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Recognising pain in older adults living in sheltered accommodation: the views of nurses and older adults

Author:
  • Kerstin Blomqvist
  • Ingalill Rahm Hallberg
Publishing year: 2001
Language: English
Pages: 305-318
Publication/Series: International Journal of Nursing Studies
Volume: 38
Issue: 3
Document type: Journal article
Publisher: Elsevier

Abstract english

Sixty-six randomly selected older adults and their contact nurses participated in interviews based on standardised assessments of pain and open-ended questions focusing how pain was expressed and recognised. The sample included older adults with normal as well as cognitively impaired function. Seventy-nine percent of older adults with normal cognition were often in pain. Contact nurses assessed pain in 57% of cognitively impaired older adults. The content in the statements showed that pain recognition was a communicative interactive process based on verbal and non-verbal expressions. The process comprised attempts to understand the cause and intention of the expression and to verify the presence of pain. Changes in mood, facial expressions and physiological responses were described less often by older adults than by their nurses. Contact nurses of cognitively impaired older adults judged immobility as the source of pain, that it was possible to see when the person was in pain and that pain was expressed by paralinguistic and body language more often than contact nurses of cognitively healthy older adults. Characteristics of nurses and older adults could facilitate or hinder pain recognition. The findings indicate a need for reflective discussions in the staff group focusing on how to perform systematic assessments of verbal and non-verbal expressions and of hindrances and facilitators for recognising pain in older adults.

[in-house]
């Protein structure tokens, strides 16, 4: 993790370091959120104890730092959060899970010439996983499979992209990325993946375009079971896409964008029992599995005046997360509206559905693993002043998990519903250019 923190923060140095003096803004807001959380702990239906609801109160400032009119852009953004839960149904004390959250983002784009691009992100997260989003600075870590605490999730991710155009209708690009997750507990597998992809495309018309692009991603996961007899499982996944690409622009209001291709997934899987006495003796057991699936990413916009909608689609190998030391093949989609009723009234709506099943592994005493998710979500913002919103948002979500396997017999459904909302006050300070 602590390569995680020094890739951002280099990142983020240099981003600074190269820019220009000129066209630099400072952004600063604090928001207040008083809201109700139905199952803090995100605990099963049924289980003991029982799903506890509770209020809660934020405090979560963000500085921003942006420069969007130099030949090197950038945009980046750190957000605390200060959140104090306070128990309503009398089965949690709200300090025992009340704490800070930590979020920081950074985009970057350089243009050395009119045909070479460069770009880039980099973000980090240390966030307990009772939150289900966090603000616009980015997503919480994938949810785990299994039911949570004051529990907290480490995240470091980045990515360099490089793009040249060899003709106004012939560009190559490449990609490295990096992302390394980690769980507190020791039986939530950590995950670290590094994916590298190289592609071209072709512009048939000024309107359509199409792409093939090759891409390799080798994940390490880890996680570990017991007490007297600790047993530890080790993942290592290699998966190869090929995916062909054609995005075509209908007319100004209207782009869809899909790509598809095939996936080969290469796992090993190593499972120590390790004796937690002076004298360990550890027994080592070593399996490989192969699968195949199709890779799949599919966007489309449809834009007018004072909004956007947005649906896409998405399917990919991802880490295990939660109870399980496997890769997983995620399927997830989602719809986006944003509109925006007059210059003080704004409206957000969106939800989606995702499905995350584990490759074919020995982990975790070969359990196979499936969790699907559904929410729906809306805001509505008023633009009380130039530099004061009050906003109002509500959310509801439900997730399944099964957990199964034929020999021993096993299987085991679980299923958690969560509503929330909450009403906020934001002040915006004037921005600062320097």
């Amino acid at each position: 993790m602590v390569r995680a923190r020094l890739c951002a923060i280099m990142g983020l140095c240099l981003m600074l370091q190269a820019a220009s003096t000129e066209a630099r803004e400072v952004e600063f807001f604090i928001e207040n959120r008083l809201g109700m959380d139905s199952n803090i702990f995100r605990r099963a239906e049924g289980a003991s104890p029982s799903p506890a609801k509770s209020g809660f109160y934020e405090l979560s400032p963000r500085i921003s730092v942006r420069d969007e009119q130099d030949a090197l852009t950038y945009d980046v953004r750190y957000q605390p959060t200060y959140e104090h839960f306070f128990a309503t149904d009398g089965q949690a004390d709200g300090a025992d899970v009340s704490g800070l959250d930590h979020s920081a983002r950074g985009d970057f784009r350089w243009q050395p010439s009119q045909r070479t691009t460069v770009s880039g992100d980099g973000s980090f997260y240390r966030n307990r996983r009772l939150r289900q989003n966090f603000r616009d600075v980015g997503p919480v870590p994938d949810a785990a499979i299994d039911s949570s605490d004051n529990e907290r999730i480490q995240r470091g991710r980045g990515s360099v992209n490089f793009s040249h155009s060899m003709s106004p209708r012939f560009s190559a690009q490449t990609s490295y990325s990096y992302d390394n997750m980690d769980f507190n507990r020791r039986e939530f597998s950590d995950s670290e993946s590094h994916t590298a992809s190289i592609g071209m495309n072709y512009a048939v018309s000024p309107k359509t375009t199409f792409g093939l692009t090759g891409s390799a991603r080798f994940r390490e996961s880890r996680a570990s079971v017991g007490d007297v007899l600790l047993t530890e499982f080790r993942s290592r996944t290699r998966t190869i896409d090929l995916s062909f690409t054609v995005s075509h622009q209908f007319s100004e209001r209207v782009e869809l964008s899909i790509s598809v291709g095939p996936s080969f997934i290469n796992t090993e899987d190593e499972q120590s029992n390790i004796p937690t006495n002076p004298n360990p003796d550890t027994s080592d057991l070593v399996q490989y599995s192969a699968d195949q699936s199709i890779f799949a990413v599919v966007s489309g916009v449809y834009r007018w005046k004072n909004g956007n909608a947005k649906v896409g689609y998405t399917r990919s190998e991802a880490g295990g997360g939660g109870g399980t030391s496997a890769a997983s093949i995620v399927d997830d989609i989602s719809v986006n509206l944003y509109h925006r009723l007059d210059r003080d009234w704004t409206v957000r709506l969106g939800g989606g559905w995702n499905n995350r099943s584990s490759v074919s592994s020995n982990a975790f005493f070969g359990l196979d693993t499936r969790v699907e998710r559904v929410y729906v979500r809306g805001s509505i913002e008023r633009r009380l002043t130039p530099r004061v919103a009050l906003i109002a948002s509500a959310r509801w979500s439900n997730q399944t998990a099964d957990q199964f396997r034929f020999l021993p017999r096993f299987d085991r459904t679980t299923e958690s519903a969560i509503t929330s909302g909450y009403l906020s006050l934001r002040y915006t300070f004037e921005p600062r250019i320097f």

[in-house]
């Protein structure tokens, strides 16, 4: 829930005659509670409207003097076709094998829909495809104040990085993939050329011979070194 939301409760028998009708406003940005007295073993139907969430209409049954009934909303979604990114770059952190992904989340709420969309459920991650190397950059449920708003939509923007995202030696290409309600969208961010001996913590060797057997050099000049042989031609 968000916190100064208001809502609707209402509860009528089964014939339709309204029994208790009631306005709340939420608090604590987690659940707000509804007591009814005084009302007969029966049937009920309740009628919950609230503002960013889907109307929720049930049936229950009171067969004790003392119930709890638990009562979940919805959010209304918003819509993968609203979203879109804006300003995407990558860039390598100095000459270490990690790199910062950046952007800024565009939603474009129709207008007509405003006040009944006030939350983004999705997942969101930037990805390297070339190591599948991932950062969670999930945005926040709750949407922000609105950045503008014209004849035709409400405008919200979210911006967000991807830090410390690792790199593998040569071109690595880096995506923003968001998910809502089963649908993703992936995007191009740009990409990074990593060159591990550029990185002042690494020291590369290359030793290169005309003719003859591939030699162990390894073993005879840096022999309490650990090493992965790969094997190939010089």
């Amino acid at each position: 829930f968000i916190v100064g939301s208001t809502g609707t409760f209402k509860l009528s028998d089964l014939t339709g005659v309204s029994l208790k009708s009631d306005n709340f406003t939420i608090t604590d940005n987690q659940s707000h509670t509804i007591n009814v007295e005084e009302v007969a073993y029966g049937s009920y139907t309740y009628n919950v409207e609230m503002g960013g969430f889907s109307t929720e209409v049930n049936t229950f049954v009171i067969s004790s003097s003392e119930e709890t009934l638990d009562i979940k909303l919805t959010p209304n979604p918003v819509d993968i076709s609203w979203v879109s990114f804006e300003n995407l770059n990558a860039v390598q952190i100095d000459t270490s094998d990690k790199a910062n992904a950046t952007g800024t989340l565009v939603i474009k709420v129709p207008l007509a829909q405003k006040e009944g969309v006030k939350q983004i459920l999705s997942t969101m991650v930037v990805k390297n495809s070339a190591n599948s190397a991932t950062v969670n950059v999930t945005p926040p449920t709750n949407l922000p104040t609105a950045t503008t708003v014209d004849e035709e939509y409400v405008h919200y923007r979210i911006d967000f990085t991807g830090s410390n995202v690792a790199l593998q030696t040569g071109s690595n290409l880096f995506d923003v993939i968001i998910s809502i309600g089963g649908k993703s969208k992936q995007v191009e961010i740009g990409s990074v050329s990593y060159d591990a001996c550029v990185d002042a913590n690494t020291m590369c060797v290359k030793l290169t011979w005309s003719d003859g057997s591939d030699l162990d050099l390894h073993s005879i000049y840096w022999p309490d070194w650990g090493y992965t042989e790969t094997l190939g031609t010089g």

Keywords

  • Nursing
  • Elderly
  • Pain assessment
  • Non-verbal communication
  • Cognitive impairment
  • Nursing care

Other

Published
  • ISSN: 1873-491X
Ingalill Rahm Hallberg
E-mail: ingalill.rahm_hallberg [at] med.lu.se

Professor emerita

Older people's health and Person-Centred care

HSC

65